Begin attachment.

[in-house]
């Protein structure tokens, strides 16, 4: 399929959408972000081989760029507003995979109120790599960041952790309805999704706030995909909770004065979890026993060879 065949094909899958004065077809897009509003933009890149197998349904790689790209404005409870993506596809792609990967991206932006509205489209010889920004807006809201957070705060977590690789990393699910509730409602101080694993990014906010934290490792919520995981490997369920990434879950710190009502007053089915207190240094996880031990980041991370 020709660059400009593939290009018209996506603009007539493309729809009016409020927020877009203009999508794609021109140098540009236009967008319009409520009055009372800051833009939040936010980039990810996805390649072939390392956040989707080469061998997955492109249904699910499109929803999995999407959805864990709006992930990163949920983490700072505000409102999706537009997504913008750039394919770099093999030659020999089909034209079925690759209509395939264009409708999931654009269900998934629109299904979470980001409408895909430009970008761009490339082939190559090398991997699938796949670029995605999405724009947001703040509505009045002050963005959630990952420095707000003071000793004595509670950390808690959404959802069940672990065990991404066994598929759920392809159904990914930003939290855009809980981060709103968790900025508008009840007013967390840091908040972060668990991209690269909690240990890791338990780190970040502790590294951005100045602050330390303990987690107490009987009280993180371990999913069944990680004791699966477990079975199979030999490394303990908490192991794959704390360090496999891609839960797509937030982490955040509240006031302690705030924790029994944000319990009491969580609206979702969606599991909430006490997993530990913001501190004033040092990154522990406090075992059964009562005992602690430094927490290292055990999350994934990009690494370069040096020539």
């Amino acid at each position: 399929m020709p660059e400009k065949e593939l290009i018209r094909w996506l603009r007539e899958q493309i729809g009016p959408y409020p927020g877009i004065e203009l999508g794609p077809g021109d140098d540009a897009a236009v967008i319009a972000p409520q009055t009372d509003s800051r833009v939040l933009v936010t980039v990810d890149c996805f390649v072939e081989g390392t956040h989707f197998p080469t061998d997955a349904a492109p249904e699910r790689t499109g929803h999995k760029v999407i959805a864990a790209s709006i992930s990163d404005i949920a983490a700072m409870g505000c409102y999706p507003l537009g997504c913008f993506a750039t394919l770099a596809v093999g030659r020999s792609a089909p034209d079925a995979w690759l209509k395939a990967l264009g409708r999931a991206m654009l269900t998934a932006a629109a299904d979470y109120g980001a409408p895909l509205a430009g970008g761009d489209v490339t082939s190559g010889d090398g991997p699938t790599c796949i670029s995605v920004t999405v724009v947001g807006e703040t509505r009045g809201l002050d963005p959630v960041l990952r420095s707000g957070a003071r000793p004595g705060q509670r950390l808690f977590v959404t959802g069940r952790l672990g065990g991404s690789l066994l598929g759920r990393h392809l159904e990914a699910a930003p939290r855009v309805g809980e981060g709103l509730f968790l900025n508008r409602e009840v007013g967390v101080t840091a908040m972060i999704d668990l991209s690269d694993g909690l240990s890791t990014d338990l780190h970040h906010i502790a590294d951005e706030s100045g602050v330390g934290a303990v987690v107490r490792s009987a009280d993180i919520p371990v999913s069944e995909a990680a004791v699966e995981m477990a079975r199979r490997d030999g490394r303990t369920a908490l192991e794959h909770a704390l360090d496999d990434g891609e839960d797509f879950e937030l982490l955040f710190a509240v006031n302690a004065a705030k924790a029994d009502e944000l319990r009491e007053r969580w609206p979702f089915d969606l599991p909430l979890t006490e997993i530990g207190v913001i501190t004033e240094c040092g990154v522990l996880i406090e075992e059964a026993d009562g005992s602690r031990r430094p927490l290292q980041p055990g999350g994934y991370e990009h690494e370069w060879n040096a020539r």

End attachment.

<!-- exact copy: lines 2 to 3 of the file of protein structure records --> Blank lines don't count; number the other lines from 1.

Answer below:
């Protein structure tokens, strides 16, 4: 399929959408972000081989760029507003995979109120790599960041952790309805999704706030995909909770004065979890026993060879 065949094909899958004065077809897009509003933009890149197998349904790689790209404005409870993506596809792609990967991206932006509205489209010889920004807006809201957070705060977590690789990393699910509730409602101080694993990014906010934290490792919520995981490997369920990434879950710190009502007053089915207190240094996880031990980041991370 020709660059400009593939290009018209996506603009007539493309729809009016409020927020877009203009999508794609021109140098540009236009967008319009409520009055009372800051833009939040936010980039990810996805390649072939390392956040989707080469061998997955492109249904699910499109929803999995999407959805864990709006992930990163949920983490700072505000409102999706537009997504913008750039394919770099093999030659020999089909034209079925690759209509395939264009409708999931654009269900998934629109299904979470980001409408895909430009970008761009490339082939190559090398991997699938796949670029995605999405724009947001703040509505009045002050963005959630990952420095707000003071000793004595509670950390808690959404959802069940672990065990991404066994598929759920392809159904990914930003939290855009809980981060709103968790900025508008009840007013967390840091908040972060668990991209690269909690240990890791338990780190970040502790590294951005100045602050330390303990987690107490009987009280993180371990999913069944990680004791699966477990079975199979030999490394303990908490192991794959704390360090496999891609839960797509937030982490955040509240006031302690705030924790029994944000319990009491969580609206979702969606599991909430006490997993530990913001501190004033040092990154522990406090075992059964009562005992602690430094927490290292055990999350994934990009690494370069040096020539």
């Amino acid at each position: 399929m020709p660059e400009k065949e593939l290009i018209r094909w996506l603009r007539e899958q493309i729809g009016p959408y409020p927020g877009i004065e203009l999508g794609p077809g021109d140098d540009a897009a236009v967008i319009a972000p409520q009055t009372d509003s800051r833009v939040l933009v936010t980039v990810d890149c996805f390649v072939e081989g390392t956040h989707f197998p080469t061998d997955a349904a492109p249904e699910r790689t499109g929803h999995k760029v999407i959805a864990a790209s709006i992930s990163d404005i949920a983490a700072m409870g505000c409102y999706p507003l537009g997504c913008f993506a750039t394919l770099a596809v093999g030659r020999s792609a089909p034209d079925a995979w690759l209509k395939a990967l264009g409708r999931a991206m654009l269900t998934a932006a629109a299904d979470y109120g980001a409408p895909l509205a430009g970008g761009d489209v490339t082939s190559g010889d090398g991997p699938t790599c796949i670029s995605v920004t999405v724009v947001g807006e703040t509505r009045g809201l002050d963005p959630v960041l990952r420095s707000g957070a003071r000793p004595g705060q509670r950390l808690f977590v959404t959802g069940r952790l672990g065990g991404s690789l066994l598929g759920r990393h392809l159904e990914a699910a930003p939290r855009v309805g809980e981060g709103l509730f968790l900025n508008r409602e009840v007013g967390v101080t840091a908040m972060i999704d668990l991209s690269d694993g909690l240990s890791t990014d338990l780190h970040h906010i502790a590294d951005e706030s100045g602050v330390g934290a303990v987690v107490r490792s009987a009280d993180i919520p371990v999913s069944e995909a990680a004791v699966e995981m477990a079975r199979r490997d030999g490394r303990t369920a908490l192991e794959h909770a704390l360090d496999d990434g891609e839960d797509f879950e937030l982490l955040f710190a509240v006031n302690a004065a705030k924790a029994d009502e944000l319990r009491e007053r969580w609206p979702f089915d969606l599991p909430l979890t006490e997993i530990g207190v913001i501190t004033e240094c040092g990154v522990l996880i406090e075992e059964a026993d009562g005992s602690r031990r430094p927490l290292q980041p055990g999350g994934y991370e990009h690494e370069w060879n040096a020539r």